Mirrored Worlds

Kvilhaug explains that, viewed from a Nordic cosmological angle, femininity represents the unseen forces - the wisdom sought - while masculinity represents the physical forces and the search for wisdom. As such, the principle of masculinity seeks to uncover the principle of femininity - the seeker and the sought, the question and the answer, the illusion and the reality. What I find really intriguing is that there is an inherent mirroring that occurs as the cosmos becomes physical. Until that point, the feminine principle remains unseen while the masculine principle is the physical action that helps bring matter into existence. Once that happens, however, the principles seem to flip.

THEOLOGYMAGICPOLYTHEISM

Kyaza

12/20/20220 min read

As I'm slowly making my way through Maria Kvilhaug's Seed of Yggdrasil, I'm finding all sorts of intriguing cosmological concepts that really speak to me. Even though I've only encountered some of the concepts that intrigue me in her work, I'm inclined to give them more weight simply because her bibliography contains extensive - and I mean extensive - primary sources.

In her research, she found that there are specific formulas that get repeated throughout the Eddas and the sagas, one of which is a trinity formula for both the gods and the goddesses. She also discusses how the masculine and feminine exist in a coequal state, where the masculine powers constantly seek the hidden wisdom held at the center of a sacred enclosure by the feminine powers. This echoes mystery traditions found in other polytheistic religions, including Hellenismos (Greek paganism), Kemeticism (Egyptian paganism), and traditional polytheistic concepts found within Mixteca religions.

The polarity of masculine and feminine powers is found throughout multiple mythologies and also serves as a key tenet of magic. Polarity is not the same as gender, which is integral to understanding the principles of masculinity and femininity from a spiritual-magical angle.

Kvilhaug explains that, viewed from a Nordic cosmological angle, femininity represents the unseen forces - the wisdom sought - while masculinity represents the physical forces and the search for wisdom. As such, the principle of masculinity seeks to uncover the principle of femininity - the seeker and the sought, the question and the answer, the illusion and the reality.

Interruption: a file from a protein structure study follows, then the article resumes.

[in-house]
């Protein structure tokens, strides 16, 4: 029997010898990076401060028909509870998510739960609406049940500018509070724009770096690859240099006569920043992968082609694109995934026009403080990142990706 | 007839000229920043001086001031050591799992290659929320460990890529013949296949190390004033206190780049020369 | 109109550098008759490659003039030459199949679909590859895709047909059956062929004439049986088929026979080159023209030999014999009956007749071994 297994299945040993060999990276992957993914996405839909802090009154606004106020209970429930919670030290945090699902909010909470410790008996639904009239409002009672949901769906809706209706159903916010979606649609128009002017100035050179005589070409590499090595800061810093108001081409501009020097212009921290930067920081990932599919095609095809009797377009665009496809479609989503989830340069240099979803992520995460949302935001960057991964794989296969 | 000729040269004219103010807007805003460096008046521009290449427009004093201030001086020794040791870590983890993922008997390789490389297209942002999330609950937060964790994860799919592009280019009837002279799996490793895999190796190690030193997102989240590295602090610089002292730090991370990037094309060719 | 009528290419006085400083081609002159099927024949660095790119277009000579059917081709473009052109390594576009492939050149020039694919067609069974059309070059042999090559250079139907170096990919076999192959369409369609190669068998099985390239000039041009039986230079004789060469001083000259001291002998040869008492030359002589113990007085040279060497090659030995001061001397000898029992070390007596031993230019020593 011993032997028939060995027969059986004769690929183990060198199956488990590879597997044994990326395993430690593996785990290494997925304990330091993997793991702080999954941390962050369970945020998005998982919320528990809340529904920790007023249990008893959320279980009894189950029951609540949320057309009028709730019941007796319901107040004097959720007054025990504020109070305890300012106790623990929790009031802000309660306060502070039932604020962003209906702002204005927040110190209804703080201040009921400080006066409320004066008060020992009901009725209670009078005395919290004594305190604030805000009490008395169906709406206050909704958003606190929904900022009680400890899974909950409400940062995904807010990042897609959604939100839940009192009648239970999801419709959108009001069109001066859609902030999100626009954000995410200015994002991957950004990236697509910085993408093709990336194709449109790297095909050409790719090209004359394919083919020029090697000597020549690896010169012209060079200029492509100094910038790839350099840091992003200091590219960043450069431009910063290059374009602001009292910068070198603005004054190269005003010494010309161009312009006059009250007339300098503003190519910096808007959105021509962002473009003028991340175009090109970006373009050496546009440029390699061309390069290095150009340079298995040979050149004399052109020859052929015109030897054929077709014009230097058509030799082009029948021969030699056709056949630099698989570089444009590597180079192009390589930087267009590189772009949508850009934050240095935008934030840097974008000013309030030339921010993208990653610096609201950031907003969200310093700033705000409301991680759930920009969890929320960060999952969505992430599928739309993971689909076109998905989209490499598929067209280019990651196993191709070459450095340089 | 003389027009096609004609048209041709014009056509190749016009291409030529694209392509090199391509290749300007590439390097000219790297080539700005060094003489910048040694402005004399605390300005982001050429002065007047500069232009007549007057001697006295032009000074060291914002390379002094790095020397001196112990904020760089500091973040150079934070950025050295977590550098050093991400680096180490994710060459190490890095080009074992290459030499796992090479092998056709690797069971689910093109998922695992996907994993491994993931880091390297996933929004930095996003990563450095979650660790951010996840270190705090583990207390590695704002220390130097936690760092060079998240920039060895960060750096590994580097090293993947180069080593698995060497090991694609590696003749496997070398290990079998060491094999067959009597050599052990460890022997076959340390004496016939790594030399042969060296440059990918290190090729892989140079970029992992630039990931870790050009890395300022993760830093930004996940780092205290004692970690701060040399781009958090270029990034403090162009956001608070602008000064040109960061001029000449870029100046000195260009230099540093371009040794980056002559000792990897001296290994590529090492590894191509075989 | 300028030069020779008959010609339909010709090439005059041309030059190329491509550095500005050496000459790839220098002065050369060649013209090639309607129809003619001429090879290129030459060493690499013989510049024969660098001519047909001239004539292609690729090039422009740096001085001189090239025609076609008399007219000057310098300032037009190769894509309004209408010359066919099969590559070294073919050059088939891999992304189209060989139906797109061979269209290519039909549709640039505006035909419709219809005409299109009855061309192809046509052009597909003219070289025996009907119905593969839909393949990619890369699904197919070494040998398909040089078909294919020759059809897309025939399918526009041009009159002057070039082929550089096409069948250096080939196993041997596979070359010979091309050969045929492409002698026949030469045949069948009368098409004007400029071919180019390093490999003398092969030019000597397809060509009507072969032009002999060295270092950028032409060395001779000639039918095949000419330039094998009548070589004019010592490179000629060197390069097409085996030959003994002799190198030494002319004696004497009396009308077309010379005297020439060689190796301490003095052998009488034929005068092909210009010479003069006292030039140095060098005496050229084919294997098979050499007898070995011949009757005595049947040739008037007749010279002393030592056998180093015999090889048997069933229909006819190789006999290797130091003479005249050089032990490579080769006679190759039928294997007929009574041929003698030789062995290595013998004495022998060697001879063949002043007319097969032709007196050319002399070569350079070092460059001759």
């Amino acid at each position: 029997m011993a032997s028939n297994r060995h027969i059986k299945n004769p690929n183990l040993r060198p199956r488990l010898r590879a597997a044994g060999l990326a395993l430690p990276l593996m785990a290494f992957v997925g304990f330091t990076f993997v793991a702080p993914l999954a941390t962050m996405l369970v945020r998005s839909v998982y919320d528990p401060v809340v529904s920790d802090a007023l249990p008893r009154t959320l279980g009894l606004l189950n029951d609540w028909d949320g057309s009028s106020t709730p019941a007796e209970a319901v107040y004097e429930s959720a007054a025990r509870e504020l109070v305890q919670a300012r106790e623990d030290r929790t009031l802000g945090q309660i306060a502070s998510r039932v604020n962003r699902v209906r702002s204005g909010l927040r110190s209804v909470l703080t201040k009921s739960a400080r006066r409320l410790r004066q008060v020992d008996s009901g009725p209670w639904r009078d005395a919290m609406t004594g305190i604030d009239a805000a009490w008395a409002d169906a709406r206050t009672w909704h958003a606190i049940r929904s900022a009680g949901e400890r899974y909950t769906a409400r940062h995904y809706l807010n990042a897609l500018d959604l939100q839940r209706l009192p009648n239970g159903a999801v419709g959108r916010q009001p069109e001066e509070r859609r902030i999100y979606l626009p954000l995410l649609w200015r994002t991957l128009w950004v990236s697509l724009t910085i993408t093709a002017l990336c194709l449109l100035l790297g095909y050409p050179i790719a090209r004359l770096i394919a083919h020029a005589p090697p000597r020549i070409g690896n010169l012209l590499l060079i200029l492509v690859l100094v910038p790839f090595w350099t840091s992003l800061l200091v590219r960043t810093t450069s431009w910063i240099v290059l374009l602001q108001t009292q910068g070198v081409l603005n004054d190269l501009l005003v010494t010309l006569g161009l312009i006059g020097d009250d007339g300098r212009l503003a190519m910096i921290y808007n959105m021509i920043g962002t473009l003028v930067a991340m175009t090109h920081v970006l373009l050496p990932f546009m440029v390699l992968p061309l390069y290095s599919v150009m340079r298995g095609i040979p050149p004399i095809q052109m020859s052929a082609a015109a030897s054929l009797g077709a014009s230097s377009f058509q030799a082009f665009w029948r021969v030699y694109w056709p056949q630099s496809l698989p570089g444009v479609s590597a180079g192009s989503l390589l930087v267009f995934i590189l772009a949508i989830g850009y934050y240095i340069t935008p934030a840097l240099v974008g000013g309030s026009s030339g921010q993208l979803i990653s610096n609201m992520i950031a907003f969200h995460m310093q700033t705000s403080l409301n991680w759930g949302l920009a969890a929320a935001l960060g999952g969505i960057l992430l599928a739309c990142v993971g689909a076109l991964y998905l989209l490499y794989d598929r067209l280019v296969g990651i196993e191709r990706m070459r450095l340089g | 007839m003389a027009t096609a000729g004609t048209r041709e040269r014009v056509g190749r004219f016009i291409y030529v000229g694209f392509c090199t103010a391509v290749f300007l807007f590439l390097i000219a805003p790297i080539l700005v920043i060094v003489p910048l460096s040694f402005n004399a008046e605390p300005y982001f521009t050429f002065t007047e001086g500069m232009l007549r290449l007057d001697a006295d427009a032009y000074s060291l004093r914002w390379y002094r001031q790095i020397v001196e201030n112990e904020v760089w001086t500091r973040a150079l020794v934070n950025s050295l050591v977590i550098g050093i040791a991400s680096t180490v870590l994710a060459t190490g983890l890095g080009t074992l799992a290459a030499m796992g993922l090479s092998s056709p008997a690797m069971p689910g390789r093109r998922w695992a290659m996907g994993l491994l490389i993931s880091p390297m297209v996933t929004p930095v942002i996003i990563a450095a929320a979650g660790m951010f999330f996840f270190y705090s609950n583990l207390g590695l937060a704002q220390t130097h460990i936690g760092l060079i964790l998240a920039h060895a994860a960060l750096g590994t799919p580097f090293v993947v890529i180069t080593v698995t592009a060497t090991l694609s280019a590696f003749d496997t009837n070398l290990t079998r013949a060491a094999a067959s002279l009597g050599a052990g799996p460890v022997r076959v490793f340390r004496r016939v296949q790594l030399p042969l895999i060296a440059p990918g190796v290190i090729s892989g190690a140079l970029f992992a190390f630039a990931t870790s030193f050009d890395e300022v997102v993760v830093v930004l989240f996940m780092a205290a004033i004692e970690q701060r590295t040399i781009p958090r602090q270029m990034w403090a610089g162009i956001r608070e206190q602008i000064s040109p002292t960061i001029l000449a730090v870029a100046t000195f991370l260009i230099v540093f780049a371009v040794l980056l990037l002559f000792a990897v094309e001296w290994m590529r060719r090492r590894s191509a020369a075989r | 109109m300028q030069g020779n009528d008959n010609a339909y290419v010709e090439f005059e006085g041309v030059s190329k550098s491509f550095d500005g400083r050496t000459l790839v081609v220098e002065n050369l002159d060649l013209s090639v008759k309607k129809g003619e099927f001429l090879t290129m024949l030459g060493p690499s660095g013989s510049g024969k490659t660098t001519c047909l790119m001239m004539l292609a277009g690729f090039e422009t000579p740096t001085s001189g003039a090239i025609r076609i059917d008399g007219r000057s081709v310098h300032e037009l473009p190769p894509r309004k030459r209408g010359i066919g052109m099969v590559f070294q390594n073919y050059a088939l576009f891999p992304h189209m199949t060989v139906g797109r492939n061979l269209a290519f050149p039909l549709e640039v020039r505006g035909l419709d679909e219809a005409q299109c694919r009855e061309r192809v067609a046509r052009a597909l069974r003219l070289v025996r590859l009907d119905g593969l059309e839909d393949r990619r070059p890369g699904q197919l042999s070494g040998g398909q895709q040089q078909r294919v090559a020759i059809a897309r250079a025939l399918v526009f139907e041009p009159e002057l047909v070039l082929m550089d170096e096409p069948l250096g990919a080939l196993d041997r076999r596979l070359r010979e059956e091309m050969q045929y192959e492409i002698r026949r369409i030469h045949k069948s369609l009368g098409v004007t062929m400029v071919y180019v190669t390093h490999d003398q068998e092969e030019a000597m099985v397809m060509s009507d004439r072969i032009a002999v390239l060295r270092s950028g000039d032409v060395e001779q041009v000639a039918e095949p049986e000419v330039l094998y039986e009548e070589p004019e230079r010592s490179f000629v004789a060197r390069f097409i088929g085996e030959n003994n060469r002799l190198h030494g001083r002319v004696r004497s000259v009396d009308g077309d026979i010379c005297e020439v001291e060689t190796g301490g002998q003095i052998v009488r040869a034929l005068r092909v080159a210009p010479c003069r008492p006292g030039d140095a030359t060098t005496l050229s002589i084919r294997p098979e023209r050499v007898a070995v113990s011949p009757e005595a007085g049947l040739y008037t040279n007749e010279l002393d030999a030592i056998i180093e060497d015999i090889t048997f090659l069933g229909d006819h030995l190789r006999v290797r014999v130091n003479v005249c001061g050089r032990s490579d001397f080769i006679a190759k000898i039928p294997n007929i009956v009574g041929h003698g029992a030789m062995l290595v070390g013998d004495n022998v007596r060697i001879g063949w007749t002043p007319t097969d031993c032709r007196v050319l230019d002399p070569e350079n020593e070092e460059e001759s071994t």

What I find really intriguing is that there is an inherent mirroring that occurs as the cosmos becomes physical. Until that point, the feminine principle remains unseen while the masculine principle is the physical action that helps bring matter into existence. Once that happens, however, the principles seem to flip.

If Sól, Nott, and Jörd are a female trinity, as Kvilhaug suggests, then that is a trinity of the sun, the night, and the earth. The. With Odin, Hoenir, and Loki as a male trinity, then that is a trinity of spirit, thought, and passion.

What immediately struck me when reading this was that each of these trinities act as coequal pairs - the sun and passion, the night and thought, the earth and spirit - which echoes the masculine-feminine pairings found within both Kemetic cosmology and Méxica cosmology.

In addition to that, the maxim "as above so below" struck me as important because the feminine principle, unseen prior to the creation of physical reality, manifests in visible ways in our experience of the physical world - we can physically see the earth, the sun, and nightfall. Simultaneously, the masculine principle, active in the physical creation itself prior to the existence of physical reality, manifests in our experience of the physical world in an invisible way - we cannot see the concepts of spirit, thought, or passion.

Finally, the idea that the masculine principle seeks the feminine principle among the gods also manifests in the way we seek experiences here. Think of how these pair - the sun and passion, the night and thought, the earth and spirit. We seek light to inspire passion, we sometimes drown in our thoughts at night when our minds are the loudest, and we seek spirit through our connection to the earth.

We are always, always searching to unite the masculine and feminine principles within ourselves and within our world. The sun brings life, it inspires passion. The night brings contemplation and the danger of thoughts that threaten sometimes to consume us. The earth reminds us that we are all connected to spirit, all the time. We are mirrors of the gods; this world is their world flipped inside out. This is the heart of the maxim "as above, so below," and it is, while simple, perhaps the hardest concept to fully grasp.